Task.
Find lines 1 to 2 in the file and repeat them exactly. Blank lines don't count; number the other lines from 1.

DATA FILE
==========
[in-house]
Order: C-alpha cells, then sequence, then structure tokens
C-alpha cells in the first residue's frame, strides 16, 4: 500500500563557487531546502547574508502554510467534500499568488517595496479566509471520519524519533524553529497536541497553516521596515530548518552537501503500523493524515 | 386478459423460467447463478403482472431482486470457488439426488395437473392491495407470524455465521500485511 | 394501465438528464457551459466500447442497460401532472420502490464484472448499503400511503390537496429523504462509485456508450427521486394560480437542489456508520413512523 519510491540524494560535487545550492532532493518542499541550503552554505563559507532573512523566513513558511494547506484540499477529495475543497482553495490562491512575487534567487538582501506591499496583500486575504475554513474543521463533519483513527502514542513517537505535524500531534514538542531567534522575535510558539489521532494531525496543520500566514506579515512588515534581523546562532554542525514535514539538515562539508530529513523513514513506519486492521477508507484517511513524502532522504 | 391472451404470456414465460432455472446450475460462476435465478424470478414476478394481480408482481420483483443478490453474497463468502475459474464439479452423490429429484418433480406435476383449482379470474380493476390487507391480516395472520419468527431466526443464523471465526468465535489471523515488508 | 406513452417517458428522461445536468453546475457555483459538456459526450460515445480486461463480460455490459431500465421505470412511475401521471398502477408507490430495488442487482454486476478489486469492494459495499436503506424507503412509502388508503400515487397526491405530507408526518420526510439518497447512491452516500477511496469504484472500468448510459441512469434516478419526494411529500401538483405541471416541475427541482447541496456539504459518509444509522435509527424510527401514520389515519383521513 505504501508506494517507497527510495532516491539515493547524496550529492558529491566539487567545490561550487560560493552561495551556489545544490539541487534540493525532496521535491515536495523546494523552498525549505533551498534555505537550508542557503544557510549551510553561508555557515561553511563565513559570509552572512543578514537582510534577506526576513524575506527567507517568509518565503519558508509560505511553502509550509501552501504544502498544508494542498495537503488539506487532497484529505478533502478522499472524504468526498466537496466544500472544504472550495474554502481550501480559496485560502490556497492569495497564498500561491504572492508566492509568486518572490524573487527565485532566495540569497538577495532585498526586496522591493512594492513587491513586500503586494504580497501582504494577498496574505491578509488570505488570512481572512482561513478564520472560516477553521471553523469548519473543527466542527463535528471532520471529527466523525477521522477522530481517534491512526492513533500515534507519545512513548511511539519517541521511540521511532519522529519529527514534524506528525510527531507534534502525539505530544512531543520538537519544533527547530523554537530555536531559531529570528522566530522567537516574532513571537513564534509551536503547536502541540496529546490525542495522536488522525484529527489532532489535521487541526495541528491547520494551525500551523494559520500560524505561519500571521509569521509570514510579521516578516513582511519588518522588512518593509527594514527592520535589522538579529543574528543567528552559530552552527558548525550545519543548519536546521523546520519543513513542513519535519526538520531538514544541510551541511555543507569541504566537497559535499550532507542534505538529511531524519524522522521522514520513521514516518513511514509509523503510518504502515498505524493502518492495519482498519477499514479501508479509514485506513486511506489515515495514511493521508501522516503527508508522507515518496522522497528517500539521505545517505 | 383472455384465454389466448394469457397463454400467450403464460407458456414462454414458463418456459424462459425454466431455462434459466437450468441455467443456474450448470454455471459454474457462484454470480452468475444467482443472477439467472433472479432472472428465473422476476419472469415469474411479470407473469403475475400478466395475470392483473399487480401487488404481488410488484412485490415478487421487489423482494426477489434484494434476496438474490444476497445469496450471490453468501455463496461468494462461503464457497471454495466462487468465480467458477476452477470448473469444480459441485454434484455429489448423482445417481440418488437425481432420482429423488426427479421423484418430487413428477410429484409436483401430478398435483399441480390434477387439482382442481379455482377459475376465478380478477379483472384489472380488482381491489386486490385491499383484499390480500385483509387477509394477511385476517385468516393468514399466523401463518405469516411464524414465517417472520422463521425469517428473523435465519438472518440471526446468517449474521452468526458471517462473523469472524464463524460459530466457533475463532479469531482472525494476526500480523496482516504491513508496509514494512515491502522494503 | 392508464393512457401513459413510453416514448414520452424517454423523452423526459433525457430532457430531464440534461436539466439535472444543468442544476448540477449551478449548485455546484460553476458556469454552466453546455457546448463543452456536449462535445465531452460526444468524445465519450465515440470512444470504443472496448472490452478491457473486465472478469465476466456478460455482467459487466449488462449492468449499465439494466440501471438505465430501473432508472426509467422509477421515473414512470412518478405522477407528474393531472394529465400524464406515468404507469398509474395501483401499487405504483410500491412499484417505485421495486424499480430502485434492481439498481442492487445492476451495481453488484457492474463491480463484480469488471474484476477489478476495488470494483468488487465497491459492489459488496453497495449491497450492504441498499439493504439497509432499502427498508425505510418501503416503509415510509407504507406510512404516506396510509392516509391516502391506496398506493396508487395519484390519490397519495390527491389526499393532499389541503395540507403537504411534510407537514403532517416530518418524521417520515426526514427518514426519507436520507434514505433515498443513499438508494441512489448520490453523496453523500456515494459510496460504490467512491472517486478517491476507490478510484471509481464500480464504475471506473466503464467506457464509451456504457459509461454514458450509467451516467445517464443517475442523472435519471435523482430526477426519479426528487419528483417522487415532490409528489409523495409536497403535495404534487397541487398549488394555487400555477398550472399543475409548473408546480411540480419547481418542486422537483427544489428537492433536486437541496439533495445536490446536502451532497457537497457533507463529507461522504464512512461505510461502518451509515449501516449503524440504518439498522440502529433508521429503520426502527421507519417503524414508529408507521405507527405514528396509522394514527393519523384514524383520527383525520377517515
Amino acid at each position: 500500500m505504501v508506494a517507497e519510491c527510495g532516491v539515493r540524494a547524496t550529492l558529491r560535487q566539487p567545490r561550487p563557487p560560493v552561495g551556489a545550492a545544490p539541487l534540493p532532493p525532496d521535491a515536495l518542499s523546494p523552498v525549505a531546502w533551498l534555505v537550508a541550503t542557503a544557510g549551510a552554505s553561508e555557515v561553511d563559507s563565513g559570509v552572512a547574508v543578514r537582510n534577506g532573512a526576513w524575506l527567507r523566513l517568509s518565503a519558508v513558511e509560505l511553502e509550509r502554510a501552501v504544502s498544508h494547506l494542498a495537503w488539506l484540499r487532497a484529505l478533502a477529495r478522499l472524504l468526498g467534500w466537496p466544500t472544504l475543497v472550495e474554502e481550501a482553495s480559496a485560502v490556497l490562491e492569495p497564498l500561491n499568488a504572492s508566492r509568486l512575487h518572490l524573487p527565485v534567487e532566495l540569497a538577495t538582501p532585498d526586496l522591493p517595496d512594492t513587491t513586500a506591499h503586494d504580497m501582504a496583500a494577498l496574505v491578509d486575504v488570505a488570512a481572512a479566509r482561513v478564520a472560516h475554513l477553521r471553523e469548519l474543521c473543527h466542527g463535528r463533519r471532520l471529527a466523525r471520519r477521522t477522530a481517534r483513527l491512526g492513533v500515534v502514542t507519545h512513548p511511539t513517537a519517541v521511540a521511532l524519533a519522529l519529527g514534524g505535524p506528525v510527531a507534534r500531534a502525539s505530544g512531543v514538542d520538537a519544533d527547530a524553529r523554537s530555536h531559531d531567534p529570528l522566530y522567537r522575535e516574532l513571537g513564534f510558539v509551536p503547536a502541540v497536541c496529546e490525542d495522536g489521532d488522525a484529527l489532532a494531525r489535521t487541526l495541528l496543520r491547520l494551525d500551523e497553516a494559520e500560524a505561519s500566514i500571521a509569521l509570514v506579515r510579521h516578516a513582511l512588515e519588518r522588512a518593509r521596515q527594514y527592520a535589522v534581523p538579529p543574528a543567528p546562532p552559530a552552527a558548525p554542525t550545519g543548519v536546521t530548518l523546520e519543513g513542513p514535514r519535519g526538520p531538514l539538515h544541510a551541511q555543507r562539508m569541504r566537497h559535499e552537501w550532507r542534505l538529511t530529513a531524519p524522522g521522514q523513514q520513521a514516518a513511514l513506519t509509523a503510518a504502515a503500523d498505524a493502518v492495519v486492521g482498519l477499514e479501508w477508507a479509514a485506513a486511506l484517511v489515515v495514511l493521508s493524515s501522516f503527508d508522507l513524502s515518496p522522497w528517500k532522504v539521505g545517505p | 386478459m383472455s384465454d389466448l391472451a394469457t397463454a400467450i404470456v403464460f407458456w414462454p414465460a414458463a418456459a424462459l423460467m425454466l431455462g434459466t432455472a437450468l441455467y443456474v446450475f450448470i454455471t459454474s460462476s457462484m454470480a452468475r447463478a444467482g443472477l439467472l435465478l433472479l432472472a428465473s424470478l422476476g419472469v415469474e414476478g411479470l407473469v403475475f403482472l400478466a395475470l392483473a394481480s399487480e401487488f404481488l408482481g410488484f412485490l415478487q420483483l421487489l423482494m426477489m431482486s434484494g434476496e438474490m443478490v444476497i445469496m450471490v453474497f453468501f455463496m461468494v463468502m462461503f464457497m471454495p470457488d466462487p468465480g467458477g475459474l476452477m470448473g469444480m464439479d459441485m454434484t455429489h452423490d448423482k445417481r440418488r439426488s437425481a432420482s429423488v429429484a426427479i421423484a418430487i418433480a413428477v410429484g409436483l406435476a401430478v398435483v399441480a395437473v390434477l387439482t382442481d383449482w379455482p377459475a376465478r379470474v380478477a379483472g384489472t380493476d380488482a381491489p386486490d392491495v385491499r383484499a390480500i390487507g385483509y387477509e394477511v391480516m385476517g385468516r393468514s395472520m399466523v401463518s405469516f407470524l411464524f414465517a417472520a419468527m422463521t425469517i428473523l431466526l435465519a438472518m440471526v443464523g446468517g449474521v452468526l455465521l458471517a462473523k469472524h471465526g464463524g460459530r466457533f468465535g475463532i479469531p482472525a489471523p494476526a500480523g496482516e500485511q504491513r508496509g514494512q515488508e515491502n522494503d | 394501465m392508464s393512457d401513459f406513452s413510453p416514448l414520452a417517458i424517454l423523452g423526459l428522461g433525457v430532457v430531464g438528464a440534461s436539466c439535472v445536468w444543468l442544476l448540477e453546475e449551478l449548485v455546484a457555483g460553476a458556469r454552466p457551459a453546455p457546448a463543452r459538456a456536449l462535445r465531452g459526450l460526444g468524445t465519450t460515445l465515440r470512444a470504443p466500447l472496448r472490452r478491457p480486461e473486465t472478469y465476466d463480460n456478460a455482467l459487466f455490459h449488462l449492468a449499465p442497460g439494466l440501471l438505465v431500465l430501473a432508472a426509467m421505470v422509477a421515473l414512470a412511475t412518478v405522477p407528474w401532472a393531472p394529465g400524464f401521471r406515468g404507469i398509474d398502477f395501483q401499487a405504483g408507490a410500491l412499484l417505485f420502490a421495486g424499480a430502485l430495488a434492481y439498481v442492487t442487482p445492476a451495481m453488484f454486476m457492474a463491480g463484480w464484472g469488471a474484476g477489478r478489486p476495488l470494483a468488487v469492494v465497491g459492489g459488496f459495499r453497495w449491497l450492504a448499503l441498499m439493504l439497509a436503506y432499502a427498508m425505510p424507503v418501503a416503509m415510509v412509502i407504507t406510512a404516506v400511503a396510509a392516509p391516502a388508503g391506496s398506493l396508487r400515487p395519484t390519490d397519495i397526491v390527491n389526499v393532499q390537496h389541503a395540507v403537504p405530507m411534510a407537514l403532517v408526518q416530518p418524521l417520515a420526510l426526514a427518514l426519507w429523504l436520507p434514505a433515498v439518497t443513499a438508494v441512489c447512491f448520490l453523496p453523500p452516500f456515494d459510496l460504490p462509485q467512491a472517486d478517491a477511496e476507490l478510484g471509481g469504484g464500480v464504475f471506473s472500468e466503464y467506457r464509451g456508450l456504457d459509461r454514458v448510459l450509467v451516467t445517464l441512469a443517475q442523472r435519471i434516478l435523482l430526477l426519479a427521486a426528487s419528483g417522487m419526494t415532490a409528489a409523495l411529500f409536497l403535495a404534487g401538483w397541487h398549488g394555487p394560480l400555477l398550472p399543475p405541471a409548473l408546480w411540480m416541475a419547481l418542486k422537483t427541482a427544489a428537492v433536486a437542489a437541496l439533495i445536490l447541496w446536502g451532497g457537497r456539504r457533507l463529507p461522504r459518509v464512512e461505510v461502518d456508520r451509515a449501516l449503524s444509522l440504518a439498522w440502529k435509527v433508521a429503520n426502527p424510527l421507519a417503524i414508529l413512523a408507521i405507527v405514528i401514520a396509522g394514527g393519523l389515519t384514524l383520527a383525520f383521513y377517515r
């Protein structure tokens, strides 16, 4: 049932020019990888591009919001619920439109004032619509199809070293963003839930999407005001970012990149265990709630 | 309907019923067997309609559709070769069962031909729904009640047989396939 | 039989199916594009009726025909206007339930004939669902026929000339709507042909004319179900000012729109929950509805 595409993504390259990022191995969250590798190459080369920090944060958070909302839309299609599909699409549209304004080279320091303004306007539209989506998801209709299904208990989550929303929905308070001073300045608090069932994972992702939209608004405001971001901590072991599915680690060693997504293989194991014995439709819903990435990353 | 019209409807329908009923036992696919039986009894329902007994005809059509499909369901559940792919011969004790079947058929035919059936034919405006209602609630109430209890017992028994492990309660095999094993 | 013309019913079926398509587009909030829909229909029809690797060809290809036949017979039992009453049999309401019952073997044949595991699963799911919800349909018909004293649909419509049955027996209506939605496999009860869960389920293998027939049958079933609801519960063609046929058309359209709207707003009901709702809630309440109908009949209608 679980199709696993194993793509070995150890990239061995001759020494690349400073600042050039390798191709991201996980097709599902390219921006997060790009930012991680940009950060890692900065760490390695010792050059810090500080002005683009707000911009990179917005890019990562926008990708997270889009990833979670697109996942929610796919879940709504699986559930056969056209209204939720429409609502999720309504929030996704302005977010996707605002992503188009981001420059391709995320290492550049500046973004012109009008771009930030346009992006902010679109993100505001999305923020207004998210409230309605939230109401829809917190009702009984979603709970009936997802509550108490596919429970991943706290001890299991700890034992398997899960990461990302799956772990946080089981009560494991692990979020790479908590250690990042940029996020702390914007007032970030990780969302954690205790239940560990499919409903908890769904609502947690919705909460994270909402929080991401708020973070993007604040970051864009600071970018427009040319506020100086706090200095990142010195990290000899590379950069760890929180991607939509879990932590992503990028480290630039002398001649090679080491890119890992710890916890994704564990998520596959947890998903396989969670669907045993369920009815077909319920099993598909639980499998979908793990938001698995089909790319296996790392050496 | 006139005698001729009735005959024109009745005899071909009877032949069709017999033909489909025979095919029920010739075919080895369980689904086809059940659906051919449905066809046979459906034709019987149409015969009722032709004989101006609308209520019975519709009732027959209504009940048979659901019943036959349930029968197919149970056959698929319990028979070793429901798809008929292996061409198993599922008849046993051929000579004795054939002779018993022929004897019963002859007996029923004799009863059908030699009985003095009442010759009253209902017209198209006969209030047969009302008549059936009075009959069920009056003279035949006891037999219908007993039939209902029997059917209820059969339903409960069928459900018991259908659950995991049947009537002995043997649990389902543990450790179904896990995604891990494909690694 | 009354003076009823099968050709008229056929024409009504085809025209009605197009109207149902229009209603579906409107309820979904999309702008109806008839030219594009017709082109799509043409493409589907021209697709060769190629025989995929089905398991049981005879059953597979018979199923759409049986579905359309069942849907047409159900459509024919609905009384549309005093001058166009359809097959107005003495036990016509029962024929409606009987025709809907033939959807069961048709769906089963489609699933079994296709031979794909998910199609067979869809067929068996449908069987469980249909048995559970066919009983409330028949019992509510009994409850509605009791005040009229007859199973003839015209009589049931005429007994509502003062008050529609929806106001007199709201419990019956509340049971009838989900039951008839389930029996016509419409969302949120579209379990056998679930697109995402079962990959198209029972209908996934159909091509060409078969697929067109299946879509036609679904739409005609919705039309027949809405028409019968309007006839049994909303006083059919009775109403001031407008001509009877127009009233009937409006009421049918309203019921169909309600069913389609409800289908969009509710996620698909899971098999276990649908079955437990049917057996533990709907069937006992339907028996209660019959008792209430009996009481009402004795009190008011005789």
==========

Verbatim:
[in-house]
Order: C-alpha cells, then sequence, then structure tokens